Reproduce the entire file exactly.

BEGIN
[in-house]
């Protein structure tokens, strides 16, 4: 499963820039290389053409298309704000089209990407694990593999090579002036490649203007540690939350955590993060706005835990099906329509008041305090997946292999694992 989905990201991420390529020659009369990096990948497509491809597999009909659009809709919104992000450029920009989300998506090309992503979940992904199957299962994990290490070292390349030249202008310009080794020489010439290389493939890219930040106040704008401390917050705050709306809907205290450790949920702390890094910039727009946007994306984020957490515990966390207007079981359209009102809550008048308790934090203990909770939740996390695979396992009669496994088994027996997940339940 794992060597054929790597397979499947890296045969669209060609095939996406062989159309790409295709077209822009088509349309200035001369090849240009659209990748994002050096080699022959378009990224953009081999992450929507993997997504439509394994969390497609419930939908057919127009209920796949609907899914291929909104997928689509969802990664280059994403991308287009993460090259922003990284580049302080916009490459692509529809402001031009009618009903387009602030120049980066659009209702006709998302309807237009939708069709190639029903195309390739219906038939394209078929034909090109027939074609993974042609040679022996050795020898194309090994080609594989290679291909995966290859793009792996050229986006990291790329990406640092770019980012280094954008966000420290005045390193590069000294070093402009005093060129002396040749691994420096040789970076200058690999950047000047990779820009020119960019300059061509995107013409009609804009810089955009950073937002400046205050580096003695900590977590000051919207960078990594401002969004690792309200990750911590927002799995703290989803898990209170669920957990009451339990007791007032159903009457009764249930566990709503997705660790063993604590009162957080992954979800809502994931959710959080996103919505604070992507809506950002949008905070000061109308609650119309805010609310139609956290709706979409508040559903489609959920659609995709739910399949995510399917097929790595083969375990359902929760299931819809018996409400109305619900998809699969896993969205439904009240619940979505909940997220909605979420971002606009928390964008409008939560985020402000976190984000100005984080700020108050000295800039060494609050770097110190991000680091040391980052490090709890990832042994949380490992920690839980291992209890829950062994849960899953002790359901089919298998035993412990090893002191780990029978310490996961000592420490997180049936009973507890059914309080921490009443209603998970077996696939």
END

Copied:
[in-house]
């Protein structure tokens, strides 16, 4: 499963820039290389053409298309704000089209990407694990593999090579002036490649203007540690939350955590993060706005835990099906329509008041305090997946292999694992 989905990201991420390529020659009369990096990948497509491809597999009909659009809709919104992000450029920009989300998506090309992503979940992904199957299962994990290490070292390349030249202008310009080794020489010439290389493939890219930040106040704008401390917050705050709306809907205290450790949920702390890094910039727009946007994306984020957490515990966390207007079981359209009102809550008048308790934090203990909770939740996390695979396992009669496994088994027996997940339940 794992060597054929790597397979499947890296045969669209060609095939996406062989159309790409295709077209822009088509349309200035001369090849240009659209990748994002050096080699022959378009990224953009081999992450929507993997997504439509394994969390497609419930939908057919127009209920796949609907899914291929909104997928689509969802990664280059994403991308287009993460090259922003990284580049302080916009490459692509529809402001031009009618009903387009602030120049980066659009209702006709998302309807237009939708069709190639029903195309390739219906038939394209078929034909090109027939074609993974042609040679022996050795020898194309090994080609594989290679291909995966290859793009792996050229986006990291790329990406640092770019980012280094954008966000420290005045390193590069000294070093402009005093060129002396040749691994420096040789970076200058690999950047000047990779820009020119960019300059061509995107013409009609804009810089955009950073937002400046205050580096003695900590977590000051919207960078990594401002969004690792309200990750911590927002799995703290989803898990209170669920957990009451339990007791007032159903009457009764249930566990709503997705660790063993604590009162957080992954979800809502994931959710959080996103919505604070992507809506950002949008905070000061109308609650119309805010609310139609956290709706979409508040559903489609959920659609995709739910399949995510399917097929790595083969375990359902929760299931819809018996409400109305619900998809699969896993969205439904009240619940979505909940997220909605979420971002606009928390964008409008939560985020402000976190984000100005984080700020108050000295800039060494609050770097110190991000680091040391980052490090709890990832042994949380490992920690839980291992209890829950062994849960899953002790359901089919298998035993412990090893002191780990029978310490996961000592420490997180049936009973507890059914309080921490009443209603998970077996696939």